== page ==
10 Ways to Turn Your Family Vacation into a Feminist or Rebellious Act

10 ways to turn your family vacation into a feminist act
  1. Feminist Family VacationInstead of a tourist-trap resort experience, find ways to be immersed into the culture. To be a responsible traveler, know what it means to be respectful and disrespectful in a certain culture and teach your kids how to respect other cultures.
  2. Another part of being a responsible traveler is knowing the impact of tourism on a community that you’re heading into. Learn more about responsible tourism.
  3. Avoid the pitfalls of voluntourism, where you volunteer while on vacation. It might seem like the perfect way to be a responsible traveler, but the fad has its issues. Sian, who lives in South Africa explains, “I often see foreign families trying to do voluntourism as some kind of ‘bonding experience’ and it’s so awful – you’re literally using another person’s hardship in order to fix strained relationships and to have something to discuss at the dinner table.”
  4. Instead Sian suggests buying locally produced products,
  5. And “educating others about the place to challenge stereotypes and don’t fetishize or exotify the people in those communities.”
  6. Expose your family to other amazing women, like forest rangers who often work with kids!
  7. Take your family to sites that tell the history of marginalized people or cultures. And if you’re traveling out of the country, teach your kids how your country has affected the one you’re visiting.
  8. Focus on the experiences rather than material items.
  9. Encourage your family to reflect on the trip. One feminist, laurie pea, suggests “having space to reflect during and after the trip; what’s would you share about your home city or town with someone coming to visit? There’s always history at home.”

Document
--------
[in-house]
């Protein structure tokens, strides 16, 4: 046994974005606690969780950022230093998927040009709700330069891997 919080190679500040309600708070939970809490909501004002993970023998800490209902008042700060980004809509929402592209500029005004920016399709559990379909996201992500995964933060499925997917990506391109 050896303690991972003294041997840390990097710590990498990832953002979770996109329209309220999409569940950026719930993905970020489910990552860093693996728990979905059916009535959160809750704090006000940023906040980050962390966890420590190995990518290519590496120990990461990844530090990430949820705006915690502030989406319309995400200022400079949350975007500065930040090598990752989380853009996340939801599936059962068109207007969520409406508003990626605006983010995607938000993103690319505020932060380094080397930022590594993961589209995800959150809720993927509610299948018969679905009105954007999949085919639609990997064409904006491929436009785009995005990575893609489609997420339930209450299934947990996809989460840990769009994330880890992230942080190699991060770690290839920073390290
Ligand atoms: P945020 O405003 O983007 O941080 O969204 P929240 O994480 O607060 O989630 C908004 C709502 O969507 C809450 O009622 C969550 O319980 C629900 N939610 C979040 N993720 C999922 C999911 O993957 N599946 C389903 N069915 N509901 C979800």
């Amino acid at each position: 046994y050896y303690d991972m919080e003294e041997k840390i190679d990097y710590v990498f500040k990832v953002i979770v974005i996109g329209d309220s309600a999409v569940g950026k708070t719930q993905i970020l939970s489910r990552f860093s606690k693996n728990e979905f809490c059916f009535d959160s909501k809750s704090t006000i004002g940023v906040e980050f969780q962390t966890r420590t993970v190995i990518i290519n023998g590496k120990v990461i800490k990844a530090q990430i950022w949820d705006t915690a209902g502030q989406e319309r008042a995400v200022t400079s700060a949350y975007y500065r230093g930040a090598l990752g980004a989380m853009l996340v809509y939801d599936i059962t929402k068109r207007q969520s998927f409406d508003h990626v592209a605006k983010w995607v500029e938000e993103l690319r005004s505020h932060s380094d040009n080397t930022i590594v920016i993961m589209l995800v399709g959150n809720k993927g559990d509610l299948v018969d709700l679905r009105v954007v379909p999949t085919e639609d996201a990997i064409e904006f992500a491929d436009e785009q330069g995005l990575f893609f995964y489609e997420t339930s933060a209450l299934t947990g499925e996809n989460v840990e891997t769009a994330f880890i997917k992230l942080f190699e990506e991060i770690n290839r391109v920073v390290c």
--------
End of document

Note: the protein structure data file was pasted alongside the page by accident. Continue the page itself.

10. Provide an example of an empowered woman making her own decisions in new situations, whether you’re traveling alone like Jodi: “I took my seven kids on a 21-day road trip two summers ago through nine states, I think it was. For me, that was very feminist because I was striking out on my own, dealing with RV repairs, tackling every aspect of our travel by myself, not buying into that culture that says we need a man to keep us safe, and modeling real independence for my kids. We stayed in state parks, nice RV resorts, and off the grid. It was epic.” You can read more about her trip at  http://offbeathome.com/traveling-when-you-can/Or with a partner, like Julie who travels with her husband: “We do a working sabbatical each year. We’ve taken our kiddo to SF, France, New Zealand and are off to DC this year.  It’s a feminist activity because my husband and I balance parenting, work, leisure time equally to make the most of the trips whether prepping for them or during them. Our daughter knows an afternoon with dad while mom works is the same as a morning with mom while dad works.” Read their travel blog.

Photo of girl with the airplane courtesy of Wikimedia Commons.

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Jera Brown writes about being a kinky polyamorous Christian on her blog scarletchurch.com and a sex and relationship advice column, Just the Tip, for Rebellious Magazine. Follow her @thejerabrown.

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